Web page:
For Immediate Release: June 27, 2007
Contact: CDC Division of Media Relations
New Study Finds Few Risks of Birth Defects from Antidepressant Use During Pregnancy
Women Should Talk with Their Doctors about Risks and Benefits
Use of certain antidepressants, selective serotonin-reuptake inhibitors most commonly known as SSRIs, during pregnancy does not significantly increase the risk for most birth defects, according to a new Centers for Disease Control and Prevention (CDC) study, released today in the New England Journal of Medicine (NEJM).
The study, “Use of Selective Serotonin-Reuptake Inhibitors in Pregnancy and the Risk of Birth Defects,” found no significant increase in the risks for the majority of birth defects assessed when all SSRIs were studied together. This finding includes the risk for congenital heart defects, which were associated with SSRI use in previous studies. Researchers, did, however, find associations between SSRI use and three specific birth defects: a defect of the brain, one type of abnormal skull development and a gastrointestinal abnormality. CDC plans to continue to study the association to clarify whether a true risk exists.
“Overall, our results are generally reassuring with respect to the use of antidepressants during pregnancy,” said Jennita Reefhuis, a CDC epidemiologist and one of the authors of the study. “We know that both the mother and baby benefit when a pregnant woman with a serious depressive illness is able to stay on some sort of treatment. The risks may vary for different SSRIs and groups of women. It′s important that women talk with their doctor about the risks and benefits of taking SSRIs during pregnancy.”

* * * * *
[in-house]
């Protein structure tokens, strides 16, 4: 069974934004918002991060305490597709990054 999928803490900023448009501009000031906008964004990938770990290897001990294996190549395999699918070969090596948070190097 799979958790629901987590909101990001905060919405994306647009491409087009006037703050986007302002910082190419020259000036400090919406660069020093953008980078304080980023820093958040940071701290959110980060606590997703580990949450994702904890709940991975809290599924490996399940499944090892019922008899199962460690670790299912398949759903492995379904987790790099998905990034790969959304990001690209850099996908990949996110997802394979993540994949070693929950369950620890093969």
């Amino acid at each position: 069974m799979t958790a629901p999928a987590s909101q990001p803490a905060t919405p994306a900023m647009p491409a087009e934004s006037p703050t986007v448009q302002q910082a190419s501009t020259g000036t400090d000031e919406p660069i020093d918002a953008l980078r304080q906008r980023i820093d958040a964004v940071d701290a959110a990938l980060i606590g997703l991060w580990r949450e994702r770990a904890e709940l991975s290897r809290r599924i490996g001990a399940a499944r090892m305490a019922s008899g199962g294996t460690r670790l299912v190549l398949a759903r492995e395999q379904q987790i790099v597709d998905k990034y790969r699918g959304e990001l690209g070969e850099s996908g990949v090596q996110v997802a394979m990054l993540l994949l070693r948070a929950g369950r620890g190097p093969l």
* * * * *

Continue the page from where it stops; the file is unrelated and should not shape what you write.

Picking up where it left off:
Reefhuis noted that while the study found an association between SSRI use and increased risk for three specific birth defects, the increases in risk were minimal and have not been found before. Further, a second study on SSRI and birth defects, also published in the June 28 issue of NEJM, did not find such an association with birth defects overall, but did find significant associations between specific SSRIs and several birth defects. i
According to Reefhuis, every pregnancy has a 3 percent risk of a major birth defect, regardless of exposures. A woman′s lifetime risk for major depression is 10 percent to 25 percent, with the highest prevalence in childbearing years (18-44 years).
The study examined four SSRIs used to treat such depression—fluoxetine, sertraline, paroxetine, and citalopram—and 18 birth defect categories, including defects of the brain, spine, heart and mouth. The women in the study took these SSRIs the month before they became pregnant or in the first three months of pregnancy. SSRIs are the most frequently used class of antidepressant medications in general and during pregnancy in the United States, but available data on the safety of SSRI medications in pregnancy have been limited.
The study examined data from 9,622 infants with major birth defects and 4,092 infants without major birth defects, all born during 1997–2002. The data were obtained from the CDC–funded National Birth Defects Prevention Study (NBDPS). The NBDPS is an ongoing study that collects information from the states of Arkansas, California, Georgia, Iowa, Massachusetts, New York, North Carolina, Texas and Utah on the pregnancies of mothers of children with and without birth defects. It is one of the largest epidemiological efforts ever undertaken in the United States to identify causes of birth defects.
Reefhuis noted that as with all medications, CDC′s overall recommendation is that women carefully review the potential benefits and risks of SSRI treatment with their doctor so they can make informed decisions about therapies.
For more information about birth defects, please call toll free 1-800-CDC-INFO or visit http://www.cdc.gov/ncbddd/bd/facts.htm.
i This study, which does not include CDC co-authors, is titled, “First-Trimester Use of Selective Serotonin-Reuptake Inhibitors and the Risk of Birth Defects.”
- Historical Document: June 27, 2007
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